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I had no idea the efficient fell off a cliff when it's raining!

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6% is quite a bit of buffer. I wouldn’t have panicked at that. I’ve been as low as 1%. As others have said, wind and raid can definitely affect efficiency. Slowing down makes a big difference. If using the route planner in the car, it would state to slow down to reach destination or give a warning it couldn’t make it based on conditions changing.
The Trip tab of the Energy consumption screen (the last one) uses real time energy usage and shows both the "all clear/all as expected" SOC at arrival, as well as the "adjusted" state of charge at arrival based on the actual trip progress so far. In cases like rain, you can see the expected and current data projection curves start to diverge. And as other mentioned, the car suggesting you to charge or to lower your speed (latter is a yellow warning above the turn by turn instructions), you will be wise to adhere to these.

As you correctly pointed out, the effect of rain and other environmental factors (wind, temperature) is the same if expressed in additional energy needed to overcome them regardless if EV or ICE car (may actually be a bit less for EVs as they have better aerodynamics). However an EV is so much more efficient then an ICE car, that as a percentage of energy needed to move the car for a mile, the environmental factors' overhead can be almost comparable to the normally needed energy.

Some random and approximate numbers example. Say overcoming rain (displacing water when tires run over it, etc. ) takes extra 100wh/mile (equivalent to a consumption of 337mpg). Lets say an EV needs 250wh/mi in normal conditions. This is extra 40% consumption (100/250). A relatively efficient ICE vehicle with 30mpg is equivalent to consumption of about 1150wh/mi. A 20mpg car is equivalent to about 1685wh/mi. In the same rain, the extra 100wh/mi overhead would only change things by 8.5% (100/1150) or 6% (100/1685). So most people have no way to notice that impact in an ICE vehicle. But it is very noticeable in an EV.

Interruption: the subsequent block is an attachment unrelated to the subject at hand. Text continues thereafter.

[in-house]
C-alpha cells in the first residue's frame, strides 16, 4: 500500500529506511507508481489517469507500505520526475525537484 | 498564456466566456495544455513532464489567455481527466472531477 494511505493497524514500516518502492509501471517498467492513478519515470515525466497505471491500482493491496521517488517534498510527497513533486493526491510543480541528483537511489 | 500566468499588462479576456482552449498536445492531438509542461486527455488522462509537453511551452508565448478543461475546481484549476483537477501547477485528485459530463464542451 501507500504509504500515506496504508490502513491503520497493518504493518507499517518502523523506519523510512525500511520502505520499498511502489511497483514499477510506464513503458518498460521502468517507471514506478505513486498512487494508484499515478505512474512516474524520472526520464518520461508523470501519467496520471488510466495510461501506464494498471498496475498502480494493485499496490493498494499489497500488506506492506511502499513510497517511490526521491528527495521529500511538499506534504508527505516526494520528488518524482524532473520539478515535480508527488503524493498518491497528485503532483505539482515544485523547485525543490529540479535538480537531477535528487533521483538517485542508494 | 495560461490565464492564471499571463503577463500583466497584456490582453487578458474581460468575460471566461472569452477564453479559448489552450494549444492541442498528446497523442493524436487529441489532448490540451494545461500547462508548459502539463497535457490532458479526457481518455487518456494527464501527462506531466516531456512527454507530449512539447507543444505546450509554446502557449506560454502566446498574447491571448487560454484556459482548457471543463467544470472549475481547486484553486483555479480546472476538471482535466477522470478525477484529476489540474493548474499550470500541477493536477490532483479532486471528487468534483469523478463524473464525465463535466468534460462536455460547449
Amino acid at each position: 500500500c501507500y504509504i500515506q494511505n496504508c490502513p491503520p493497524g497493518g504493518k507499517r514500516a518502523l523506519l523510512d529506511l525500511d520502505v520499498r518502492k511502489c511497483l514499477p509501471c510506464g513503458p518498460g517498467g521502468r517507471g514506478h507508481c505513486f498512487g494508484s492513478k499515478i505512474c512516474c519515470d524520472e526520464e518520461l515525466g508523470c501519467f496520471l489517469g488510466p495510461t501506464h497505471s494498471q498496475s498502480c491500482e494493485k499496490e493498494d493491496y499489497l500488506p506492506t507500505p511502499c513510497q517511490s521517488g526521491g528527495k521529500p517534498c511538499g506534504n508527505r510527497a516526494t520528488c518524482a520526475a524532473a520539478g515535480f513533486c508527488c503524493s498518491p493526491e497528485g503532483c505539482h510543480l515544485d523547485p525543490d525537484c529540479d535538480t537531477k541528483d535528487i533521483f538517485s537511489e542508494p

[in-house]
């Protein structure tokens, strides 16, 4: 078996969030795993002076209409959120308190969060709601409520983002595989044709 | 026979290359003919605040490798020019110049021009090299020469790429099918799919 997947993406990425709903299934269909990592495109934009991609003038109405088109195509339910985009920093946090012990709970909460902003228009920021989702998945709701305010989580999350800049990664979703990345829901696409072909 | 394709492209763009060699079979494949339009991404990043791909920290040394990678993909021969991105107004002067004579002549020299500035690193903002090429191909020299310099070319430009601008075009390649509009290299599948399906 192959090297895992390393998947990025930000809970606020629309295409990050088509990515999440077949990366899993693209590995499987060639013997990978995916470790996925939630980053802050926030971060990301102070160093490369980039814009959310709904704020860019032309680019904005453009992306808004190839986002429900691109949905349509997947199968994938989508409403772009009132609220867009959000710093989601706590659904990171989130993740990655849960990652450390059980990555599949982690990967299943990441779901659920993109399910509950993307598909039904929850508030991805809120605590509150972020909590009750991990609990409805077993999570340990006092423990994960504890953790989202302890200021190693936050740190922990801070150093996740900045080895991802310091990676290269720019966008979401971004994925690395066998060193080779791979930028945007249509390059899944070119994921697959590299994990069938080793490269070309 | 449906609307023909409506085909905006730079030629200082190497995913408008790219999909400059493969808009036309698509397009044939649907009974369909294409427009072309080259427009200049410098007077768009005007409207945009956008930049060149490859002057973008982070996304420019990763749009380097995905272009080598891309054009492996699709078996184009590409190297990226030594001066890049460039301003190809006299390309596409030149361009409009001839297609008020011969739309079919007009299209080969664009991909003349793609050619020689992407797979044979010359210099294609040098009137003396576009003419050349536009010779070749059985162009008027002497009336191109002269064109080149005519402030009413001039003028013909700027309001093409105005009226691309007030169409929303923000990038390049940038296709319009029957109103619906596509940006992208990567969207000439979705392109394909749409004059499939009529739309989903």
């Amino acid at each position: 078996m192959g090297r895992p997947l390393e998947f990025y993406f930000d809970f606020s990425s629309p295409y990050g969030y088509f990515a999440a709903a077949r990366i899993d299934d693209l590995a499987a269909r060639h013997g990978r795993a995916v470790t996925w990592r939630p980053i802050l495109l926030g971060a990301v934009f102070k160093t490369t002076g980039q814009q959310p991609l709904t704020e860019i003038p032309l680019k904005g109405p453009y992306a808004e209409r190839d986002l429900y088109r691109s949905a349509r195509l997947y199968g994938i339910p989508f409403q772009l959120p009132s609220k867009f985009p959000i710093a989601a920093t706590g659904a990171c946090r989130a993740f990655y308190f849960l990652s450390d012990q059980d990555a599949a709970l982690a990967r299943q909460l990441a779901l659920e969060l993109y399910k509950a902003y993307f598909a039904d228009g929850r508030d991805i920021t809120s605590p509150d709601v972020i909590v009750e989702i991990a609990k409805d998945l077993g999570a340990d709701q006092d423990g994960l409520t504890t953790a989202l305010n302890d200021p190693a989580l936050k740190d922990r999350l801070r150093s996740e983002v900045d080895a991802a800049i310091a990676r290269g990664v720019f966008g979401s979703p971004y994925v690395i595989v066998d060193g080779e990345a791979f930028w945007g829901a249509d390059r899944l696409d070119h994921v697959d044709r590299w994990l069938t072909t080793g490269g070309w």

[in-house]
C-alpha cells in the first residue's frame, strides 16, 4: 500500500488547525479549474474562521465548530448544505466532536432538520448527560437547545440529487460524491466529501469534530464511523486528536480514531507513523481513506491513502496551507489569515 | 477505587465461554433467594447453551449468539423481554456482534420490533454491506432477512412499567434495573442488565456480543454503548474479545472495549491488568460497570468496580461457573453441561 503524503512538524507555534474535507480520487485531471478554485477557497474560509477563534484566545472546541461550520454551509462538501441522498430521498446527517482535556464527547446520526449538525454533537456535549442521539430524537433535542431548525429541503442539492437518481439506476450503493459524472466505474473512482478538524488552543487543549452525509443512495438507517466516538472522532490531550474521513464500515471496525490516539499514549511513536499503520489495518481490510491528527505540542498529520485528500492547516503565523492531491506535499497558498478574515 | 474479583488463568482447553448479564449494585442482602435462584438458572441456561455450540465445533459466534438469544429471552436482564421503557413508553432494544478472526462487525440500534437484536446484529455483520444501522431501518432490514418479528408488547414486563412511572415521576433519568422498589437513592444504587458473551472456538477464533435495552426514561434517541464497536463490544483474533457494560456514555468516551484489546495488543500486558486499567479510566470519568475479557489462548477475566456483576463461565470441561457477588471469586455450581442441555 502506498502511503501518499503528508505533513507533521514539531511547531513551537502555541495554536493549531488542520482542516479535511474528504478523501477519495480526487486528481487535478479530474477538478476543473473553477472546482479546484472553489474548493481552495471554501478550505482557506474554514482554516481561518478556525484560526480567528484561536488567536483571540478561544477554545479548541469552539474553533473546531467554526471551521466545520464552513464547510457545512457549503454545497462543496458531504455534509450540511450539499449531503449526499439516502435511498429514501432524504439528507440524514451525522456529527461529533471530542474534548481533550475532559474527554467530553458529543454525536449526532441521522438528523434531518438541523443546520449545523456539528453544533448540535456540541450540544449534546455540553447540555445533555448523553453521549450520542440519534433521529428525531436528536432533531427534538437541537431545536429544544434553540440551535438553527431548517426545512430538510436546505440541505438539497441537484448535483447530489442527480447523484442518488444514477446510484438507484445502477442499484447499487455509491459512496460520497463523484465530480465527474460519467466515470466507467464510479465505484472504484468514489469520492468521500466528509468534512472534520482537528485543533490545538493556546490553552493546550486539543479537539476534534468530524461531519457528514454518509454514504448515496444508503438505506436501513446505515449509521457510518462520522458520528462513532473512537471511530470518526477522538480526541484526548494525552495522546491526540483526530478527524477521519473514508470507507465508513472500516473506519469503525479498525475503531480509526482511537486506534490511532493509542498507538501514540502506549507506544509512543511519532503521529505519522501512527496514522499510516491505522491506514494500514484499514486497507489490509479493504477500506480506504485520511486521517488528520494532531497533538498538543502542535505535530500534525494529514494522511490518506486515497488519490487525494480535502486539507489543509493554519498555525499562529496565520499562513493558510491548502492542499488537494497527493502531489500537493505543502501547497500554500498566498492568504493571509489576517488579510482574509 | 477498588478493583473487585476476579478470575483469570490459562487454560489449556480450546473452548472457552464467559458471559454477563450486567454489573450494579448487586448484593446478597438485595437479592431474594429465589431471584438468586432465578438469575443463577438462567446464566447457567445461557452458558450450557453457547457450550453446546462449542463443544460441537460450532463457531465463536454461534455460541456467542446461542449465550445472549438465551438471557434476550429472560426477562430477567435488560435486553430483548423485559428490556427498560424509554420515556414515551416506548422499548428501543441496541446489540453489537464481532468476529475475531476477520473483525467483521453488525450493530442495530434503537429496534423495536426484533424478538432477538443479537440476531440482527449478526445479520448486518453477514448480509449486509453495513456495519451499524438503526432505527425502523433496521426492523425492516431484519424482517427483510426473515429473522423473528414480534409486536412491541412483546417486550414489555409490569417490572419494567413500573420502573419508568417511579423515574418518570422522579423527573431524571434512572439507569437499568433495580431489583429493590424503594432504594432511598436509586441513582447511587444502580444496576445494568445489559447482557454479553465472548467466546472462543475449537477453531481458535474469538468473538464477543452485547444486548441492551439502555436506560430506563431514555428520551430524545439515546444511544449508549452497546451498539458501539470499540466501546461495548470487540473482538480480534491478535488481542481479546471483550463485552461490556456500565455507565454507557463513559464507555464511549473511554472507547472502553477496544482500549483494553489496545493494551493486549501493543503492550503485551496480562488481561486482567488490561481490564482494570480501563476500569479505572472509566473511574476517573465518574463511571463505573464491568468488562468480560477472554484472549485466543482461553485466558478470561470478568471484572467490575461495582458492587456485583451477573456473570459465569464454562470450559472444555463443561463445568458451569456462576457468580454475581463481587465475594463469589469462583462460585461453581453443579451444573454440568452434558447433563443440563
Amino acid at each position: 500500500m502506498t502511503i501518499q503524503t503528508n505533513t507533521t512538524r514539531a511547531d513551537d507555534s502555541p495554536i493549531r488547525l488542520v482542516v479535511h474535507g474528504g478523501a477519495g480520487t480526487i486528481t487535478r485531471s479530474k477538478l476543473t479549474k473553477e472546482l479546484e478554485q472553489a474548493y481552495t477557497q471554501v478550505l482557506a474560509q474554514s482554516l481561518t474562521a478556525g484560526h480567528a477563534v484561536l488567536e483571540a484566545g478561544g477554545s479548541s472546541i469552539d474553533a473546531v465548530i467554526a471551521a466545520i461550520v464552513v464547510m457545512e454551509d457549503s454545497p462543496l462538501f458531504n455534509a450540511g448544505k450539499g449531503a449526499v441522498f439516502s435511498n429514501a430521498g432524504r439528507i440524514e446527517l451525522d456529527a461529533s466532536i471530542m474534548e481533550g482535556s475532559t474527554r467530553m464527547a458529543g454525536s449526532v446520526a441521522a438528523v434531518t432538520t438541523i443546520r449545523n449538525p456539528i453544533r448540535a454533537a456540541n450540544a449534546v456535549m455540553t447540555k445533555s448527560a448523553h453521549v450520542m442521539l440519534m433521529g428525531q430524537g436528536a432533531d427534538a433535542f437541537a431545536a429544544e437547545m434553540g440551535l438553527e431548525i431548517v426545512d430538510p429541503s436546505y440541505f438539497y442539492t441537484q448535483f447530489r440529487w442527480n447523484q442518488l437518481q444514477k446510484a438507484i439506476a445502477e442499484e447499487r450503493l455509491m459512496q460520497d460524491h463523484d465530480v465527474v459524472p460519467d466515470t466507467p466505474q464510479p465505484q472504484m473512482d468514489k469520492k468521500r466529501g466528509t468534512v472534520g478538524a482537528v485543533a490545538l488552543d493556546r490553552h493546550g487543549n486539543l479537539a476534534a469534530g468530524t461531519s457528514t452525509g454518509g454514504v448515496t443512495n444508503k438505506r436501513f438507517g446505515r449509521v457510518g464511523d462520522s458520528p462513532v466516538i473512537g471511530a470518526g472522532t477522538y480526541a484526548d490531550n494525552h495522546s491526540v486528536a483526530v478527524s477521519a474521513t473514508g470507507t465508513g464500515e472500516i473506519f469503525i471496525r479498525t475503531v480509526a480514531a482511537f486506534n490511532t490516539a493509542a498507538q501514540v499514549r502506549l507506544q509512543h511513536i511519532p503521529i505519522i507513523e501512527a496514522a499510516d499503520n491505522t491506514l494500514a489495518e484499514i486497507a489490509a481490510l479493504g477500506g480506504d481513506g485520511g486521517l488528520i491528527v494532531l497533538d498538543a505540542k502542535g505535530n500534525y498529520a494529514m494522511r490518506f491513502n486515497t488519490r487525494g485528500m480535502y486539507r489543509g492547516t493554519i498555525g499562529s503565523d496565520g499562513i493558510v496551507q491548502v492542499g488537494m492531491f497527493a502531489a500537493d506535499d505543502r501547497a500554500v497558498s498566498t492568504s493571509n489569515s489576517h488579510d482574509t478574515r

Slowing down is an easy (if annoying when rushing to a family dinner) tactic to reduce your battery usage.

Again, some rough but appropriately accurate numbers. Due to the non-linear air resistance, driving at 65mph is 8-10% more energy efficient then 70mph. Difference in % consumption is more when you have no aero covers for example as air drag increases even fasterwith speed in such case.

Graph below is from some other post here (note the scale is wh/km and km/h, not wh/mile and mph) .

I tried to take a pic of the appropriate data whenever I plugged in. The "avg. energy since last charge" numbers I recorded were: 242, 228, 231, then the dreaded 390 in the rain, 339 after a stop to look through the map, 349 to the SC in Lebanon IN, then 245 for the rest of the trip home. Then 222 for a local drive and 265 on an admittedly hotdoggin' race back to return the car in time. Big fun in busy, high speed interstate traffic. See a spot in traffic ahead? No problem, just point and shoot; you're there.

But anyway, my concern remains. Well, at least my wife's (and thus mine): how does the route planner take weather into account? Is there a connection to a weather station or something? Sounds kind of fantastical I know, but with Tesla, who knows!
Tesla's navigation takes a lot of things into account, including rain, wind, elevation changes, tire pressure, driving speed history of driver, number of passengers (in two ways, both the effect of the additional weight and the effect on the HVAC drain), it even takes into account the draw from devices plugged into the USB ports. Use the nav to plan your trip and take its advice on where to stop and how long to charge at each stop.
No doubt Rain will cause a hit. May have been more than just that in your case could have had Rain + any number of Wind, Elevation Gain, more use of climate/defogging, higher highway speeds, etc...
Is no doubt an unfortunate aspect of owning an EV. I consider it more as an inconvenience to be aware of than a major disappointment though.

The good thing is due to an in-app update a few years back now the car's computer will factor these into the equation which is why it told you to stop at the earlier Super Charger location even though purely based on mileage you should not have needed to. That is the real lesson here ; listen to the car next time.
That did not used to be the case (that the car calculations adjust based on current conditions).